After I saw Monster more than twenty years later, I called the other guy that was with me. We have remained friends over the years. I told him "Oscar this, Oscar that," blah blah blah, just out of the shock of reliving the experience of Aileen again. The fact that she was played by the glamorous, beautiful, Charlize Theron on top of it, was beyond all comprehension. What a transformation! Of course, my beloved, goof-ball buddy was sitting beside her sleeping most of the time in the truck. His head kept on falling on her shoulder and she would push it off. It was like Three Stooges. They shared the Doritos like it was the school cafeteria or something. Can you imagine, in hindsight? Yes, it is good for a few jokes, I admit it. She hadn't killed anyone yet, so far as I can tell from reading about her and piecing the time-line back together. This was the first and only time I had been in Florida in those college-age days, so putting that together was fairly easy.
I don't know if I ever met anyone, before or since, that I have felt more sympathy for at the time. She was very talkative, about herself and the hard times she'd had. She was believable. She wasn't scamming us or anything, as I first suspected, just shooting the breeze. I wanted to cry for her. I think I even did so later, in hindsight. She was unreal. She had, what I thought, were "multiple personalities." Really just two, she would laugh one second, cry the next. She was like a big, tough hard-ass girl of eight years. She told me all about her childhood abuse, the horror of being a prostitute, and taking beatings and abuse from the men. She mentioned living in hotels. She didn't seem like too much of a drinker or a druggie. I just thought she was deeply, emotionally disturbed. In those days, we should have said "mental." My friend and I were a couple of happy middle-class college snowbird guys on Christmas break. She had about the worst kind of life of anyone I had ever met. She was only about four or five years older than us, but looked twice her age. When I thought later about the hand she was dealt, compared to mine, you better believe the religious feelings and tears well up. They still do. I can't bear to watch the movie sometimes, or at least parts of it.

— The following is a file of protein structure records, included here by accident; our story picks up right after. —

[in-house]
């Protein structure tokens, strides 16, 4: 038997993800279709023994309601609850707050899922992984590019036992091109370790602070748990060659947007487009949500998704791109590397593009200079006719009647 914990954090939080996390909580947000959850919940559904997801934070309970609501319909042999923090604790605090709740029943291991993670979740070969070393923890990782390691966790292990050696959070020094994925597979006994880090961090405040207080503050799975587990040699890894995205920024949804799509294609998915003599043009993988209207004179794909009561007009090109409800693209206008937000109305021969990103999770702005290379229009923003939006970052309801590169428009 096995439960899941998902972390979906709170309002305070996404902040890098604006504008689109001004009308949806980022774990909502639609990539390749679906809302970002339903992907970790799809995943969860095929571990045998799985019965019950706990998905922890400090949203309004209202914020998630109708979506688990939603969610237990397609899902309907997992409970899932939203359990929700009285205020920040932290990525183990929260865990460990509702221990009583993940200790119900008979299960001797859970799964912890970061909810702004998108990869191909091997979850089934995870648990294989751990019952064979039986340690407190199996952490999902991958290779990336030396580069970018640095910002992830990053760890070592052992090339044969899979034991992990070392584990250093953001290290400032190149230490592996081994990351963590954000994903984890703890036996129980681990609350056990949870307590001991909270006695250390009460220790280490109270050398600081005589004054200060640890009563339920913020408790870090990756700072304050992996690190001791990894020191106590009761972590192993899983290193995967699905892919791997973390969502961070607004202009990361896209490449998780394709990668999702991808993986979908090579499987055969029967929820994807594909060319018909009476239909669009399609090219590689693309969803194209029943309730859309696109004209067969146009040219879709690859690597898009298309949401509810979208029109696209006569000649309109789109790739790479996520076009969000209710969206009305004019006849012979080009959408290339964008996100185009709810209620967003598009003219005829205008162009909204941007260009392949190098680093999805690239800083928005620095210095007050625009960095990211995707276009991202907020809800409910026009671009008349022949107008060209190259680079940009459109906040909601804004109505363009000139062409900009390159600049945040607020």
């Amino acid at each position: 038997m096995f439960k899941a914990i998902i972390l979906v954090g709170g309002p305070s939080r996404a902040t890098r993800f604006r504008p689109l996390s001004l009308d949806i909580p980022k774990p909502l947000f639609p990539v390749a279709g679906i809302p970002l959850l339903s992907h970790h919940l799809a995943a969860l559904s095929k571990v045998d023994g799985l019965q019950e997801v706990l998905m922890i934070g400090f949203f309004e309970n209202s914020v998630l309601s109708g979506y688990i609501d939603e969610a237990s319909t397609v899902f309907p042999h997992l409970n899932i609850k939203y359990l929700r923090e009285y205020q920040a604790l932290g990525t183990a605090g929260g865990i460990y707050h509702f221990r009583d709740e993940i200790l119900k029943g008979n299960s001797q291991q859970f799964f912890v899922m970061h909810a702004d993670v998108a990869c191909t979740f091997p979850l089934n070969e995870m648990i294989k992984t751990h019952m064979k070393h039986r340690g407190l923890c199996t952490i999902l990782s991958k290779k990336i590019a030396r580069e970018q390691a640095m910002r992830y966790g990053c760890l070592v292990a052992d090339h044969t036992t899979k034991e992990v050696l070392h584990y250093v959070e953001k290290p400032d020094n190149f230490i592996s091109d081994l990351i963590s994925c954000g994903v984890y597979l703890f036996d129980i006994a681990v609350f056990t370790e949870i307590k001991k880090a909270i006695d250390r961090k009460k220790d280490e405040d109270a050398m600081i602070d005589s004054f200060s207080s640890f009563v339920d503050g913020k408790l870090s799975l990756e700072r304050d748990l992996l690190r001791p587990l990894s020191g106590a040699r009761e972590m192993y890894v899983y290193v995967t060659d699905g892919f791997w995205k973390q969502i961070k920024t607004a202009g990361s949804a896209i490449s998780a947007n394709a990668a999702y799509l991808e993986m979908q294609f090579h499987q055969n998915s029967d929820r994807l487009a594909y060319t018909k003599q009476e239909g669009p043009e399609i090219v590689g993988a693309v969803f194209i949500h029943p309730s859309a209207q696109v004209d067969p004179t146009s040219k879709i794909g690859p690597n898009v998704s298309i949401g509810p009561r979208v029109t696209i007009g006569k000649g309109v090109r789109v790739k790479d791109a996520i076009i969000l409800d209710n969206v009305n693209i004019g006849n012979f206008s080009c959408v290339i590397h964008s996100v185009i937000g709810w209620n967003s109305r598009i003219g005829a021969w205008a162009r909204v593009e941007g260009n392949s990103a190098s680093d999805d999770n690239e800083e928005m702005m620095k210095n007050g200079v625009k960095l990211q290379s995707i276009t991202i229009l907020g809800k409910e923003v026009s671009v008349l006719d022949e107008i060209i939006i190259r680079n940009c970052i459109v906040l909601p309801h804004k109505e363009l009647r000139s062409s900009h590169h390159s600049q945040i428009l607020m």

Yes, what she did was wrong, if not evil. I don't think she was evil though, at all. She had the innocence lost, naive but semi-funny sweetness portrayed in the movie. I don't usually contemplate these things, its just that you could see there was a good person there, just profoundly _____ed up. For some reason, I was proud of her when she wanted the execution. She was nothing if not honest. As an outside observer, I don't know how you feel sorry for someone like that, but if you knew what happened, you just might. I have no agenda in that regard. Watch this and ask yourself if monsters are made, or are they born? This movie captures my feelings perfectly. If you have read this far, you can see the conflict. The movie reflects that so well, I can not do it justice by praising it with words.
If you were a victim of her actions, I wouldn't blame you for hating what I'm writing. If I read something like this about Charlie Manson, I'd never believe it.
I just want to thank everyone involved in telling this bizarre story.
I would advise people to see this if they want to be challenged, not just entertained. I've read some of the headlines on the index. So should you.